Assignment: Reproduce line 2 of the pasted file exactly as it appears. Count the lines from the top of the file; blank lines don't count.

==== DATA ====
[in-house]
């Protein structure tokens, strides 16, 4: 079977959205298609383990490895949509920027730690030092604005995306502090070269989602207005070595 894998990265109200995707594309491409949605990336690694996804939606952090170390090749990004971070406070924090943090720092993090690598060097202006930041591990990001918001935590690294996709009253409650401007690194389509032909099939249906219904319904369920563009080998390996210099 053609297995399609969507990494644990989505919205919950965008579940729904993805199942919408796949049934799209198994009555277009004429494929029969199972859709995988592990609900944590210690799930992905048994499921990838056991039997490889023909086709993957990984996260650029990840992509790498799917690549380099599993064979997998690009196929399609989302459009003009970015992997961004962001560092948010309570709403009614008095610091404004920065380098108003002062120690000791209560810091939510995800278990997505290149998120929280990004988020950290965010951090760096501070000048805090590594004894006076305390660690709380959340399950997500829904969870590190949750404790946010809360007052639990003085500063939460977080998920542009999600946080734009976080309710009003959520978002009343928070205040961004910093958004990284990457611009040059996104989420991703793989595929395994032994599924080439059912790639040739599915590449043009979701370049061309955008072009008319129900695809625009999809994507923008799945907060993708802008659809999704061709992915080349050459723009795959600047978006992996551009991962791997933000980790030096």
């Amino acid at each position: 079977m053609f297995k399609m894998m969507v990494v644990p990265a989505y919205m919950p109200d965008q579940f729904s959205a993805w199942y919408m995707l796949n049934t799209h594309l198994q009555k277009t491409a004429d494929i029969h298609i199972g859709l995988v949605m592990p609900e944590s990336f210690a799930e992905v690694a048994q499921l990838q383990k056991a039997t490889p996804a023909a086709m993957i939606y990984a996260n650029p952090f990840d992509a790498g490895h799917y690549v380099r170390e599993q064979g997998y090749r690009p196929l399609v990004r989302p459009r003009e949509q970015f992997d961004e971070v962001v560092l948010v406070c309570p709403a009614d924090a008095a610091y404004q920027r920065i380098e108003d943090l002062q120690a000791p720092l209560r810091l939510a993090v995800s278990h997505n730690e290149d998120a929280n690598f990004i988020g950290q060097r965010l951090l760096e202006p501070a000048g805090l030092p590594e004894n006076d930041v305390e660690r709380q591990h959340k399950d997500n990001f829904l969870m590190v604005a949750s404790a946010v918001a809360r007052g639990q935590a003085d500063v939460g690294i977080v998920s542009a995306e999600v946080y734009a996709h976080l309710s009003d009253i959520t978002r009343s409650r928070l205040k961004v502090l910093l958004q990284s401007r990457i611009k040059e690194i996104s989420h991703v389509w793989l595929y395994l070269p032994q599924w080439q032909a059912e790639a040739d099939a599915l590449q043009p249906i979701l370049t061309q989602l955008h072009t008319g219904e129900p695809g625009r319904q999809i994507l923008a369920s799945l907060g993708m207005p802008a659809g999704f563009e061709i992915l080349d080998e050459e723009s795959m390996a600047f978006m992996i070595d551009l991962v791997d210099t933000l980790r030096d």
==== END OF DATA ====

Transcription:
């Protein structure tokens, strides 16, 4: 079977959205298609383990490895949509920027730690030092604005995306502090070269989602207005070595 894998990265109200995707594309491409949605990336690694996804939606952090170390090749990004971070406070924090943090720092993090690598060097202006930041591990990001918001935590690294996709009253409650401007690194389509032909099939249906219904319904369920563009080998390996210099 053609297995399609969507990494644990989505919205919950965008579940729904993805199942919408796949049934799209198994009555277009004429494929029969199972859709995988592990609900944590210690799930992905048994499921990838056991039997490889023909086709993957990984996260650029990840992509790498799917690549380099599993064979997998690009196929399609989302459009003009970015992997961004962001560092948010309570709403009614008095610091404004920065380098108003002062120690000791209560810091939510995800278990997505290149998120929280990004988020950290965010951090760096501070000048805090590594004894006076305390660690709380959340399950997500829904969870590190949750404790946010809360007052639990003085500063939460977080998920542009999600946080734009976080309710009003959520978002009343928070205040961004910093958004990284990457611009040059996104989420991703793989595929395994032994599924080439059912790639040739599915590449043009979701370049061309955008072009008319129900695809625009999809994507923008799945907060993708802008659809999704061709992915080349050459723009795959600047978006992996551009991962791997933000980790030096």